Brescia – the Capitolium and the Roman Theatre
The Capitolium or Temple of Jupiter Capitolinus is an ancient Roman temple located in Brescia, in the Piazza del Foro, which constitutes the core of ancient Roman Brixia. The temple was built in 73 AD by Vespasian, together with a new monumental complex of the forum, and was built on top of a previous republican temple.
Together with the theater, the remains of the city forum, and the archaeological excavations of Palazzo Martinengo, the Capitolium of Brescia represents the most important complex of ruins and remains of public buildings from the Roman era in northern Italy. In 2011, UNESCO declared the monumental complex, along with the monastic complex of the Santa Giulia museum, a world heritage site, part of the serial site Longobards in Italy: Places of Power (568 – 774 AD).
The temple was destroyed by a fire during the barbarian invasions that afflicted Europe in the 4th century AD and never rebuilt, being subsequently buried by a landslide of the Cidneo hill during the Middle Ages. The monumental complex was only brought to light in 1823, thanks to the support of the municipality, private individuals, and the Ateneo of Brescia, who demolished the popular houses and the small park (the so-called Luzzaghi Garden), built years before on the now elevated ground compared to the construction, bringing to light the ancient center of Roman Brescia.
In 1826, in the cavity of the wall that isolates the temple from the Cidneo Hill, the group of Roman bronzes was found, including the four portraits from the late imperial period, the famous Winged Victory, and other objects, all probably buried to hide them from the systematic destruction of pagan idols by Christians. The complex was partially rebuilt between 1935 and 1938 using bricks, which allowed the reassembly of the Corinthian columns, part of the pronaos, and the three cells behind the facade.
The Temple of Jupiter Capitolinus is located on Via Musei, in the heart of the historic center of the city of Brescia, and overlooks the imposing Piazza del Foro, which was built in a later period on the basis of the original Roman forum, therefore raised about 4.5 m above the level of the ruins. The temple ruins are located at the height of the ancient maximum decumanus and represent an important cultural and historical heritage of the city.
The theater was built in the Flavian era, like the nearby Capitolium (to which it was connected by a portico), and renovated during the principate of Septimius Severus, in the 3rd century. It was probably damaged by the same fire that partly collapsed the temple building located nearby in the 4th century and by an earthquake in the 5th century, which completely destroyed the stage and the wall facing the street. Nevertheless, it was used until 1173.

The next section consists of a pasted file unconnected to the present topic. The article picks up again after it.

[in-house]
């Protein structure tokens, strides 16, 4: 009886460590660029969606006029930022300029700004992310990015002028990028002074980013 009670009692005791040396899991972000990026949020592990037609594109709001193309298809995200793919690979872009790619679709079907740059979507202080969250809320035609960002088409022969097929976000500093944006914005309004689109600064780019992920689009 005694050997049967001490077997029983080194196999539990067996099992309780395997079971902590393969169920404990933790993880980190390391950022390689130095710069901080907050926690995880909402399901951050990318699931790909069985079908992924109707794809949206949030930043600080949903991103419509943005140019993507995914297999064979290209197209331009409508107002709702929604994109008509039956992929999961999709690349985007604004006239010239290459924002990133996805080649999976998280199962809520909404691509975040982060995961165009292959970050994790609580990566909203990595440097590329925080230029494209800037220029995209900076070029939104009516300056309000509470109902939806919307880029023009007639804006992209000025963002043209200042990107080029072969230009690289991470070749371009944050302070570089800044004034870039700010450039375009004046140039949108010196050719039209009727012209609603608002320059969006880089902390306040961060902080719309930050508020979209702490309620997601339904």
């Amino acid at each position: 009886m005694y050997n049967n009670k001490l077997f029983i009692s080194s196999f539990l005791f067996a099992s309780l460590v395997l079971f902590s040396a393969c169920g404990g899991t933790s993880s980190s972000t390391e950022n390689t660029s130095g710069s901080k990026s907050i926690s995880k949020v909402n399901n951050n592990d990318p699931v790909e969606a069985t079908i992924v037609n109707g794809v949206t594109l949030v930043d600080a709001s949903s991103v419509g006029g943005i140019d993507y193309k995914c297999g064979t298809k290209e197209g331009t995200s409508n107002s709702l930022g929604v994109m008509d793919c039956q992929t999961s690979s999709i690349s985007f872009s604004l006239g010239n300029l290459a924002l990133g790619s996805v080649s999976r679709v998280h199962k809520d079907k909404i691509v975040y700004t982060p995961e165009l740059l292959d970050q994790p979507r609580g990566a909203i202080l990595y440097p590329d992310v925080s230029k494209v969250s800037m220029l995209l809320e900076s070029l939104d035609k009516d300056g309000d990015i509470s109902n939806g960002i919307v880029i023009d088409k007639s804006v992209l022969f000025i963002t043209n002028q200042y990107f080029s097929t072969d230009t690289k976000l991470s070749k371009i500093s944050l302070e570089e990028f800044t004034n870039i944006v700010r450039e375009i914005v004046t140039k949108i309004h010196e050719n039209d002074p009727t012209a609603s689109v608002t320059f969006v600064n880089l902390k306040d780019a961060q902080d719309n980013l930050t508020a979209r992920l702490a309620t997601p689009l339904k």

The building was brought to light together with the Capitolium in the nineteenth century, demolishing all the structures that had arisen during the different epochs on the remains of the theater, except for Palazzo Maggi Gambara, which still occupies the western part of the cavea, as it contains several frescoes of great historical and artistic value.
The theater was partially built using the natural slope of the Cidneo hill. The design choice is closer to that of the ancient Greek theaters than the Roman ones, where the seating area was supported by constructions. This is now clearly visible, as the lowest rows of terraces, resting directly on the ground, are the only ones that have survived over time, while all those supported by masonry arches have disappeared due to their collapse. The proximity of the Capitolium Temple and the Forum, which in some ways recalls Pompey’s theater in Rome, indicated that the theater was an integral part of the social and religious life of the citizen. The building was the largest in northern Italy after the Verona theater and measured 86 meters in width and probably 34 in height, with a size similar to the theaters of Catania and Taormina and larger than that of Herculaneum. The stage was 48 meters long. The theater could accommodate, according to some calculations, about 15,000 people. As with all Roman theaters, the semicircular shape is easily recognizable, still visible today. The theater was connected to the temple through a long hall, called the “pilastrini” hall because it was divided by two rows of pillars with Tuscan order capitals.
Currently, the remains of the seating area, stage, and original wall facing the street are visible. Other remains are in the Palazzo Maggi area or incorporated into buildings: inside, it is also possible to see flooring and masonry remains from the late Roman era, dating back to the early years of the abandonment of the forum. Over the years, many redevelopment projects have been proposed, for example, by rebuilding the collapsed terraces with wood, but nothing has ever been put into practice. In fact, the intervention would make sense only if the same context were also reorganized, also in terms of accessibility: the theater is currently very cramped between the Cidneo hill and a row of medieval residential buildings to the south, spared from demolitions, which would have to be partially or totally demolished if an attempt were made to rebuild even a minimal front-stage and any effective connection with Via Musei, currently limited to the openings of the narrow alley that leads to it.